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For shoppers, indulgence gives way to restraint

Long before the turmoil triggered by the credit crisis, the consumer spending malaise gripping the working class had spread to the most affluent.

That's because consumer attitudes have been changing since 2005. Now they are being forged into a new sense of practicality hammered home by tighter credit and higher prices.

"After buying just about anything for the past 20 years, people think they have too much stuff," said J. Walter Smith, president of Yankelovich Inc., a market research firm. "Self-indulgence is over. We've entered a period of self-discipline."

The sentiment was echoed by three other consumer spending gurus at recent conferences staged by the Tampa Bay Luxury Marketing Council and the Grocery Manufacturers Association.

Nobody's talking Depression-era bread lines. But for an economy that gets two-thirds of its oomph from consumer spending, the shifts hang ominously over any consumer-led recovery.

On the simplest level, the trend is about saving money as spending power erodes. In supermarkets we've seen store brands soar while national brands gather dust until discounted. Sit-down restaurants are coping with more people eating at home. The affluent still buy pricey clothes at Neiman and Nordstrom. But they don't buy as much or as often.

Consumers are tapped out while rethinking what a value is. Luxury spending is no exception. The Unity Marketing Luxury Index, which tracks shopping habits among 1,024 households with at least $200,000 in annual income, fell in 2007 and hit a record low in May.

"The luxury business will remain tough even after the economy rebounds because we're not going back to where we were," said Uche Okonkwo, a Paris-based researcher whose clients include Louis Vuitton and Chanel. "We have fewer 'aspirational' middle-class shoppers. The old-money shopper who can afford it insists more value be engineered into luxury goods to justify a higher price."

Spending rituals are changing. Families stopped going out to Coldstone Creamery and now share Ben & Jerry's. Many families opt for giant sizes of toothpaste instead of several brands to please each family member. Nights out at the movies are DVDs at home.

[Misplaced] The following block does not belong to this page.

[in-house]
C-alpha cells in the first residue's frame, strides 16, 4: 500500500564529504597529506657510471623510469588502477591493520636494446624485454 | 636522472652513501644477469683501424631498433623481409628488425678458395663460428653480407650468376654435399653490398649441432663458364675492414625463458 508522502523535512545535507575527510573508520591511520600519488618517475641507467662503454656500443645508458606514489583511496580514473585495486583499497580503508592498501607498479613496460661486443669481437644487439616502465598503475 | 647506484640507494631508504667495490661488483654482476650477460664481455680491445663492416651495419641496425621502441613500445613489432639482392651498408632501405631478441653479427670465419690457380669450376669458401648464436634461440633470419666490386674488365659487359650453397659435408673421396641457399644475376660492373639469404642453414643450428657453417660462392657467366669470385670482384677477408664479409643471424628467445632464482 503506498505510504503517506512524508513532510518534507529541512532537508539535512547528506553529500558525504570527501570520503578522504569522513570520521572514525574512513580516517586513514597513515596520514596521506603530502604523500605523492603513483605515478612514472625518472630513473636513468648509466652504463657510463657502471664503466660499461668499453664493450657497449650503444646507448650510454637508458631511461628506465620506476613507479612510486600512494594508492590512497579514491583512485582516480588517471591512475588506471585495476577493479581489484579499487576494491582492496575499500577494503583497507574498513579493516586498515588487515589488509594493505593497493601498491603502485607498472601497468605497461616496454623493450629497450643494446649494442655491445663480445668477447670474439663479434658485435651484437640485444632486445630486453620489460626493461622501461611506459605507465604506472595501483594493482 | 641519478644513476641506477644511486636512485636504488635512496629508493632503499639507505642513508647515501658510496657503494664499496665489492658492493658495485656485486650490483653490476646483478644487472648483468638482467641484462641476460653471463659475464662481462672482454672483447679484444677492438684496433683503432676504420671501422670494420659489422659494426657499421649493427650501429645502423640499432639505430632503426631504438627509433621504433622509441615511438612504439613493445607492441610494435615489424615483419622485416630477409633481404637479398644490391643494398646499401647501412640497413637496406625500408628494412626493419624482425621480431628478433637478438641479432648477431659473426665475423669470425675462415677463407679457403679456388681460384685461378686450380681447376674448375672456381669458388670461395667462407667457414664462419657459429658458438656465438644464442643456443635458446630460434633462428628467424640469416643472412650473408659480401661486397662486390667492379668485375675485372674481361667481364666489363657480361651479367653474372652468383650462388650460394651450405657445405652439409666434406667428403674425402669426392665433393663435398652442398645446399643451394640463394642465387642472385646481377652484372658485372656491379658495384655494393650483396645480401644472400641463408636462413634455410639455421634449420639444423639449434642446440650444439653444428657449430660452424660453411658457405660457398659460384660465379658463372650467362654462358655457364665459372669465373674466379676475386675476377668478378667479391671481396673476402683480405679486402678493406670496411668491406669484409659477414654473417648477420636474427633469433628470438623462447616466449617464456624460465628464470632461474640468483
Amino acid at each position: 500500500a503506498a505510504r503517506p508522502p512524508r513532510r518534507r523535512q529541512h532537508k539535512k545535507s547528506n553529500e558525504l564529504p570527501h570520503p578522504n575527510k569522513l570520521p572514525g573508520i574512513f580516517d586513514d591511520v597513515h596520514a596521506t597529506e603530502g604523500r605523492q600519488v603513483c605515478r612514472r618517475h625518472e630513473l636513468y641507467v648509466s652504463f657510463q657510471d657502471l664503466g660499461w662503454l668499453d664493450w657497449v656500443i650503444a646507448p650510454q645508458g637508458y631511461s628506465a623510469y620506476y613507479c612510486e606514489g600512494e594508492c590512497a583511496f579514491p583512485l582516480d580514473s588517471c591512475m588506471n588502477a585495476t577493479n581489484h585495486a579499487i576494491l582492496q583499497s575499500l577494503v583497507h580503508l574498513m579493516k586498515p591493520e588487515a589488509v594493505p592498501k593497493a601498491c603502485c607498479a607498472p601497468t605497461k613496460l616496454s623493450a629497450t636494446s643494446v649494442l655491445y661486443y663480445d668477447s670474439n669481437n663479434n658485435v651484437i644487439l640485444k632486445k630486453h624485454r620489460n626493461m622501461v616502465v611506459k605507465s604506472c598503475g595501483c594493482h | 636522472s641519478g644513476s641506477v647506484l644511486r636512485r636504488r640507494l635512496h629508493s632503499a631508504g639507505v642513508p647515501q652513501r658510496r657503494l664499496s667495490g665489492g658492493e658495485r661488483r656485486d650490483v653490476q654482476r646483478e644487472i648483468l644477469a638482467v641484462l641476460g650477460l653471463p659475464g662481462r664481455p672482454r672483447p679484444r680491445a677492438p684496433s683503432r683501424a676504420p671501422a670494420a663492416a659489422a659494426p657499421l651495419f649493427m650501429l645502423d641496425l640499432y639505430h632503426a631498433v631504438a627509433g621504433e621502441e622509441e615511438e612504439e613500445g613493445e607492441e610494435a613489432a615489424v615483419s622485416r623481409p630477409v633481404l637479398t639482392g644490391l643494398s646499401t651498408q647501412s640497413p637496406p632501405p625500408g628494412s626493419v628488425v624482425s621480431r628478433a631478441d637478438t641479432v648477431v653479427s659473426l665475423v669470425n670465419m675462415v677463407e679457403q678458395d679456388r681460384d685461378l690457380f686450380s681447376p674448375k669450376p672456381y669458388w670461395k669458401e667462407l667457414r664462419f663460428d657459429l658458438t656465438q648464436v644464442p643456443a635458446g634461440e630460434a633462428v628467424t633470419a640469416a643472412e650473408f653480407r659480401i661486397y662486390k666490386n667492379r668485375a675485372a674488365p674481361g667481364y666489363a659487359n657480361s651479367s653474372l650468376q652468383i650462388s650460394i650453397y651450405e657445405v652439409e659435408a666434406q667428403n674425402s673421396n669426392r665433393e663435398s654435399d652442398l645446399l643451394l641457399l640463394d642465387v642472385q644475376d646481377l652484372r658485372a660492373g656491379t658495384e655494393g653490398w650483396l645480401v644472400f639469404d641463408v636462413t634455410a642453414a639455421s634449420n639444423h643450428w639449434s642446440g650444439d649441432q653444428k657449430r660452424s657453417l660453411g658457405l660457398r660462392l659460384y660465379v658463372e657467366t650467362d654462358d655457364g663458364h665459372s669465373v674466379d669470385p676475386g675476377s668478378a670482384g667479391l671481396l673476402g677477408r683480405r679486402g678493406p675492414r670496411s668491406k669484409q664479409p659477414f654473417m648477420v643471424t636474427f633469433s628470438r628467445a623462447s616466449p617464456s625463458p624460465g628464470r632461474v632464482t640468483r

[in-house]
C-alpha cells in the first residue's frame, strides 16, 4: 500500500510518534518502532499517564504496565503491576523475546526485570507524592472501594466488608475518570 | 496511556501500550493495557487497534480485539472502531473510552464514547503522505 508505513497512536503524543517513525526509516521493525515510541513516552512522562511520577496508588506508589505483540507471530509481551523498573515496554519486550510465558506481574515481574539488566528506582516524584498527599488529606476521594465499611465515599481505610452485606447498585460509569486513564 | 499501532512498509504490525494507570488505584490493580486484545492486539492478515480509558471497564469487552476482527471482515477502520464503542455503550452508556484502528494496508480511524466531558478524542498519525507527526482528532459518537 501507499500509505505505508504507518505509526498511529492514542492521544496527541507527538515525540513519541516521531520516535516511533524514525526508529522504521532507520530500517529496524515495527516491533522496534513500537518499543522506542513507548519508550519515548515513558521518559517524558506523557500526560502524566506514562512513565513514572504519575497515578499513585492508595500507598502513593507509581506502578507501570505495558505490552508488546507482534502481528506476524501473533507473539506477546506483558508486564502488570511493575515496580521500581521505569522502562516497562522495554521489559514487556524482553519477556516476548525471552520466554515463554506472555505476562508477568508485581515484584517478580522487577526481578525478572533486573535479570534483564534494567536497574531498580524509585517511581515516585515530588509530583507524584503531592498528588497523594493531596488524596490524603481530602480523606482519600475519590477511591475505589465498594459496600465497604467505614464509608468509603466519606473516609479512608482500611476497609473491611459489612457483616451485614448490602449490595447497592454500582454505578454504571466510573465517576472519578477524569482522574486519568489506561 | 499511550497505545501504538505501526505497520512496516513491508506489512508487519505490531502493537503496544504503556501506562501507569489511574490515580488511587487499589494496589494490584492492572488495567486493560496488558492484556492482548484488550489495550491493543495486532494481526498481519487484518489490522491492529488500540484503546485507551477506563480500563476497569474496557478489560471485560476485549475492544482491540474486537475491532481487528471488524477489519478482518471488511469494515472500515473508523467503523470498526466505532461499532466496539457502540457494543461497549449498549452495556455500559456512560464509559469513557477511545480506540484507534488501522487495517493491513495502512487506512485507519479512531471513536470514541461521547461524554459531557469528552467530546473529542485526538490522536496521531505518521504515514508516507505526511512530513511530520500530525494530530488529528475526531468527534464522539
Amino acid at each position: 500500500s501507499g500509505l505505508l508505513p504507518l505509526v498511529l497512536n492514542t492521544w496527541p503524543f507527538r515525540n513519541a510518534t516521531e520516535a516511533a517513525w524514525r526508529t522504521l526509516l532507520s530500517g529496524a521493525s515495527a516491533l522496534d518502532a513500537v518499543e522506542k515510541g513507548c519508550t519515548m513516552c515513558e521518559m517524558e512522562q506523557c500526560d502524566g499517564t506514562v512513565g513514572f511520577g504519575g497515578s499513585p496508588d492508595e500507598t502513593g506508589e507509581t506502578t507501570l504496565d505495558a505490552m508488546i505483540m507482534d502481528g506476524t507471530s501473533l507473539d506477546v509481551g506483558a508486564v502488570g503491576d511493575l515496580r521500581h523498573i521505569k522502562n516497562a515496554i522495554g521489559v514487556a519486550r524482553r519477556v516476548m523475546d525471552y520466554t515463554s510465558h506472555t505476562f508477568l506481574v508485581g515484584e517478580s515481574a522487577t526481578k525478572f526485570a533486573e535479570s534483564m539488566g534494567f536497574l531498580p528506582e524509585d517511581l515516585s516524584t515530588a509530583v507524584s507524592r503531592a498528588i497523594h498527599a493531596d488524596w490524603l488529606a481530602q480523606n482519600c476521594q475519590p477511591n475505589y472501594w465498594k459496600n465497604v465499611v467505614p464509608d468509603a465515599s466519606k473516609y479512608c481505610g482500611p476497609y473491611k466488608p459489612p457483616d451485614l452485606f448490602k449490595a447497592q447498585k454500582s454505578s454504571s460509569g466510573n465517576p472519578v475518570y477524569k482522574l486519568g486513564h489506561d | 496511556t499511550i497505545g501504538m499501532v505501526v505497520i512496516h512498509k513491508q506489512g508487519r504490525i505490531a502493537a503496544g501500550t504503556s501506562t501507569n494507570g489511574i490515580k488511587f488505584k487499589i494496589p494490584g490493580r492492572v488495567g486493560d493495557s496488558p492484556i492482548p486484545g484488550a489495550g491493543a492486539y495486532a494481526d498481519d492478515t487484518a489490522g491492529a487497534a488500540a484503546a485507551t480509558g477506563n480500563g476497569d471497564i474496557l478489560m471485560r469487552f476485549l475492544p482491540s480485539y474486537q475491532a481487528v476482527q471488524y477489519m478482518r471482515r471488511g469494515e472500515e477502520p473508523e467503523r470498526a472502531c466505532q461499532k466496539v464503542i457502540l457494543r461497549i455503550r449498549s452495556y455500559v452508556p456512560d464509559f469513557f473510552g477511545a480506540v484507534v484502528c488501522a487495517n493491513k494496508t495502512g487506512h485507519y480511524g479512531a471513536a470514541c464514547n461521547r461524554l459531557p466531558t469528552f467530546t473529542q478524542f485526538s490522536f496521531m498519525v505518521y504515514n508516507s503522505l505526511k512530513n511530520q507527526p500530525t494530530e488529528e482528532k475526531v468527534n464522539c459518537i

It's more than price. Products sensitive to environmental, energy efficiency or charitable concerns are more valued. But people cling to comforts.

"There is shift is from gas-guzzling F-150s to the Ford Focus," Smith said. "But the Focus better be fully loaded."

Shoppers don't cheap out on hair- or skin-care products. But sales of them are rising because the percentage of working-class women trying to cut trips to salons leaped to 42 percent.

"It's an opportunity for stores to create home personal care product kits," said Tom Blischok, president of consulting at IRI Inc., a Chicago firm that tracks packaged goods.

People feel pressured by time poverty and the speed of multi-media that interrupts their lives with the latest crisis 24/7.

"People feel a need to be in control and will shop stores that share their values and make them feel in charge," said Wendy Liebmann of WSL Retail Strategy Inc., a New York firm.

But the root motivation is not all about value.

With many people cutting corners to make ends meet, there's a new sensibility that staying ahead of the Joneses is bad taste.

Mark Albright can be reached at or (727) 893-8252.

For shoppers, indulgence gives way to restraint 09/29/08 [Last modified: Tuesday, September 30, 2008 4:18pm]
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